Employers need to pay their workers fair wages. Anyone who believes they have not received earned overtime pay may consider filing a claim with the Department of Industrial Relations.
These days, businesses will do whatever it takes to gain a competitive edge. In order to save a few dollars, some employers will push the limits and may even violate established laws and regulations. Workers in California have a right to speak out against any immoral or illegal acts. Employees who report violations or illegal activities are protected by the Whistleblower Protection Act. Unfortunately, retaliation against those who blow the whistle is common.
America has seen remarkable cultural and societal improvements in recent years. Despite this progression, workers across the country are commonly treated unfairly, simply because of differing gender and/or race. These days, allegations of sexual harassment and discrimination are becoming commonplace in the headlines, as thousands of women are coming forward, refusing to be silenced. A wrongful termination suit was recently filed against a California university after the female dean of the school was allegedly subjected to sexual harassment and fired.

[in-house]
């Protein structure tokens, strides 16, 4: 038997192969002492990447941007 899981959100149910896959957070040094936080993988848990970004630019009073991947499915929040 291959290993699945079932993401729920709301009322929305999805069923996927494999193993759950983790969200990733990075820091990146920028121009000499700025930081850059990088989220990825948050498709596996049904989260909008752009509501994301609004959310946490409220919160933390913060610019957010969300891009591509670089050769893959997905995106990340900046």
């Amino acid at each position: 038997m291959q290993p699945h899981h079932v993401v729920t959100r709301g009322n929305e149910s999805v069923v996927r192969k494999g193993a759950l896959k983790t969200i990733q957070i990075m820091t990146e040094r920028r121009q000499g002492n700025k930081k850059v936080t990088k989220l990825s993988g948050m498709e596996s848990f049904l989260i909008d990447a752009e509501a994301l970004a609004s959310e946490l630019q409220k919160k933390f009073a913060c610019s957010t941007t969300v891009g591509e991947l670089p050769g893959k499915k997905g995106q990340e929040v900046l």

What happens when an employee in California is forced to miss work because of a serious injury or to take care of an immediate family member? Thankfully, legislation has been put in to place that allows workers to retain employment when certain circumstances require extended time off. The Family and Medical Leave Act (FMLA) is a federal law that guarantees qualified employees up to 12 weeks of job-protected, unpaid leave. California also has a FMLA law at the state level.
In today's tough economic climate, businesses are always looking for a competitive edge. In order to save money, some employers in California may choose to break laws or participate in unlawful practices. Unfortunately, workers who blow the whistle and report illegal activities often are forced to endure acts of revenge and retaliation. Workers who face retaliation have legal options at their disposal.